ON THE ROAD TO:
Where are you from?
Baguio in the Philippines
and Gifu in Japan.
What is your occupation?
A first year university student in Osaka University major in Philippine Studies.
How long have you lived in Japan? 6 years
What do you miss most about the Philippines?
Pinoy family ties and all my cousins and other relatives back home.
What was your weirdest experience in Japan?
So far none yet that I can call weird except one time, my sister and I were trying to be friendly to some Japanese highschool students, the moment they found out where we are from, they were suddenly quiet. My sister was furious. We thought that they only had preconceived images of our country.
What do you like best about Japan?
Not only because I am an art enthusiast, but I think Japan is one country that encourages the propagation of art works from an early age.
If you can change one thing about Japan, what would it be?
I hope families can take care of their elderly family members by themselves. And if their only option is to entrust them to nursing homes, maybe they should visit them more often, as I have seen many elderly citizens lead lonely lives away from their families to the point of depre-ssion.
If you can teach things about the Japanese to the Filipinos, what would they be?
Planning way ahead of time. It seems like many Japanese are of the A, or AB or O blood types, capable of tedious paperwork and detailed planning.
What is your recipe for a successful life in Japan?
By being simply ME.Triplicata is a rare orchid that thrives in the wildest of forests in the tropics. When it blooms, lovely shades of pink, yellow and purple is like a young lady's coming-of-age -- fragile, sweet and innocent yet determined to face the challenges about to come her way.
LYLE ESPERANZA MENECIO was only 12 years old when she came to Gifu with her elder sister Keene and younger brother Sean. Their parents, Gerald and Fe, were offered to work for Sony corporation when Lyle was 7, so, they were left behind with their grandmother.
Families of millions of overseas Filipino workers usually suffer the consequences of long periods of separation. In some cases, children display low academic achievement or turn to drugs or alcohol abuse. In cases where
children have to join their parents or relatives abroad, they are assimilated into a mainstream culture and thereby
loses their previous culture, because they have to learn first and foremost, the language of the host culture because they have to interact with nationals of their host country. Many studies have been focused on the importance of communicating in one's native code because it is a strong bond that connects people of the same cultural backgrounds.
Lyle excelled in almost all subjects and the medals she earned each year was her way of forcing her parents to come home to Baguio, their family home for decades since Fe's
grandfather, Shimotsu-San, a Japanese carpenter settled in the beautiful city of Pines. If he were alive, he would have been proud to see his great grandchild's achievements in Japan.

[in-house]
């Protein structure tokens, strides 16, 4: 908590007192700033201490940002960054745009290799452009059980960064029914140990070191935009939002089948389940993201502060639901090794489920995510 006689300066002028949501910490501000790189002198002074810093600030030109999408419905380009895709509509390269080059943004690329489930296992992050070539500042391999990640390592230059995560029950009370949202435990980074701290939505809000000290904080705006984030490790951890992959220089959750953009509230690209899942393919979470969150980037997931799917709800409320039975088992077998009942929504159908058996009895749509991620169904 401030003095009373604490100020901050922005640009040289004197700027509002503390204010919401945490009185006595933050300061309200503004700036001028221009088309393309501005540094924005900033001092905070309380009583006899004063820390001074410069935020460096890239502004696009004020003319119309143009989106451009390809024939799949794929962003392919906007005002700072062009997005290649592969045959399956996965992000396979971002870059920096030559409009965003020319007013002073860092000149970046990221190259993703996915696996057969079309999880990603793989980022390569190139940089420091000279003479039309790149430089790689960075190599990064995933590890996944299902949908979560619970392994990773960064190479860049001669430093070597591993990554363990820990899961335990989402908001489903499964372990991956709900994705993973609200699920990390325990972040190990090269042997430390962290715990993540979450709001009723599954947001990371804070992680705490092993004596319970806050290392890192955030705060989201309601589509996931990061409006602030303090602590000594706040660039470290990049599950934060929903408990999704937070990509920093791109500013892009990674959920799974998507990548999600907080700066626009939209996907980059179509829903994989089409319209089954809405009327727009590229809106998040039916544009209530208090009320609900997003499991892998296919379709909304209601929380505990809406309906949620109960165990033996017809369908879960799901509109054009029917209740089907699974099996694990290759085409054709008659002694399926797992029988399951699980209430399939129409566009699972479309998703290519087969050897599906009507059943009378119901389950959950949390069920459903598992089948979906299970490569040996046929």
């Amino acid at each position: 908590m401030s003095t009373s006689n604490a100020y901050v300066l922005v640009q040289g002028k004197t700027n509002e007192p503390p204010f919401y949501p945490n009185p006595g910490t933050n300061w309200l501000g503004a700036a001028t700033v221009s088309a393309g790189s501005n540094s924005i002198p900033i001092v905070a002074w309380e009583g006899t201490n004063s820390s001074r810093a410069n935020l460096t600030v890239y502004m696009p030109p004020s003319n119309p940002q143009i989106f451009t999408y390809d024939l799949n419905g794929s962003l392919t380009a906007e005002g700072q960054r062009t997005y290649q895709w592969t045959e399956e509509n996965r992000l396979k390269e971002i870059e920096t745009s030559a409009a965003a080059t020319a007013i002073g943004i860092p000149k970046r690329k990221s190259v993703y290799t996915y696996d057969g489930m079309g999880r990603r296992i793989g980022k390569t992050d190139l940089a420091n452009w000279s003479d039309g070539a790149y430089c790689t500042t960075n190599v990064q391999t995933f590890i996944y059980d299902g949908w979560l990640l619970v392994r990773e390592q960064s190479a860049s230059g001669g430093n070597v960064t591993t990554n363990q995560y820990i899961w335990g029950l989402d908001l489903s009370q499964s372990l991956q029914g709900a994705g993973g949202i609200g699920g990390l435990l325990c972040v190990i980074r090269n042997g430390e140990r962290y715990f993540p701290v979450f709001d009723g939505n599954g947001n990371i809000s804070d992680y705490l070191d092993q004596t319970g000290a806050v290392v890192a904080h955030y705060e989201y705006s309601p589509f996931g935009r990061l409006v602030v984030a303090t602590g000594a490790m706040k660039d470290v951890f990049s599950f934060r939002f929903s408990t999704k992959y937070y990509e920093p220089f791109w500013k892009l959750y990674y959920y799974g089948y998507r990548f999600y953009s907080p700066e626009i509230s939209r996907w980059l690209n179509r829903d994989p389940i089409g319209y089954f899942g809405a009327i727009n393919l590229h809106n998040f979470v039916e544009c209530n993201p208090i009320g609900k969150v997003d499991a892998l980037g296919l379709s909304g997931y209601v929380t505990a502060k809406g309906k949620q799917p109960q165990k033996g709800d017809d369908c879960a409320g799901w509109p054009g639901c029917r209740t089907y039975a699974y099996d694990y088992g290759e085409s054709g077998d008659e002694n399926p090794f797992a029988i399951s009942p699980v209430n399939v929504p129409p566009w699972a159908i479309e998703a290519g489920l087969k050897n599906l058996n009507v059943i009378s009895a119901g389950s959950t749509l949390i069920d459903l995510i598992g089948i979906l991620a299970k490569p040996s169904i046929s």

The Menecio children all went to public junior high schools and studied Japanese at the Nihonggo Kyoshitsu in the school along with other foreign students. They needed it very badly to cope up with lessons in other subjects. At home, the family spoke Ilocano.
They talk in Filipino and English with their Pinoy friends. Keene and Lyle can handle all languages fluently- English, Filipino and Japanese, plus
Ilocano but Sean can only speak Ilocano and Japanese. In the beginning, Lyle was lonely in school because she could not communicate in Japanese so she talked most of the time with her English teachers and their ALT in school. She also missed her friends and relatives in Baguio.
Her teachers were impressed with her art works and entered those in art competitions in Gifu, where she won top prizes.
It depicted vibrant images of flowers as seen during the Panagbenga Festival in Baguio where flower costumes and floral floats are the main attractions in this 16 year old event held on the last week of
February every year. In Lyle's Heart, this festival which happens to be her favorite, is where she can find her true identity as a Filipino. As Lyle start to get used to her new school environment, she noticed the detailed planning of school events and intense preparations for college entrance examinations.
As a young girl, Lyle wanted to be a doctor. Many relatives are nurses in America like her mom. She has watched her work as a caregiver at the Home for Senior Citizens. She was contemplating on enrolling in Gifu University, but when she
passed the "Center Shiken," her homeroom teacher suggested her to try Osaka University where she was accepted. “Sabi po ng marami ang suwerte ko raw dahil maraming Hapones ang may gustong makapagtapos sa isang "prestigious university," wika niya.
It has been 3 months since the opening of classes and Lyle seems to be more at ease with her new life in Osaka. She joined the university's dance group "Roots" and they will perform at the Summer Festival in Osaka University's MInoo Campus on July 9 and will also play the guitar. "Ninenerbiyos na nga po ako dahil ngayon lang ako sasayaw sa harap ng maraming tao," sabay dagdag niya.
Prof. Masanao Oue of the World Languages Department of Osaka University, who is also doing a research on Filipino language acquisition of the children of Filipino migrants
commented that Lyle is the first among children of migrant Filipinos to be proficient in 4 languages and the first in the
Philippine Studies Department.
Lyle is but the same as most Japanese teenagers fond of Japan Anime culture like One Piece, Naruto, and she idolizes Taylor Swift, Justin Bieber and her kababayan, Charice!
As Osaka sizzles in summer, Lyle will be watching colorful fireworks in the sky
marking a new phase in her life!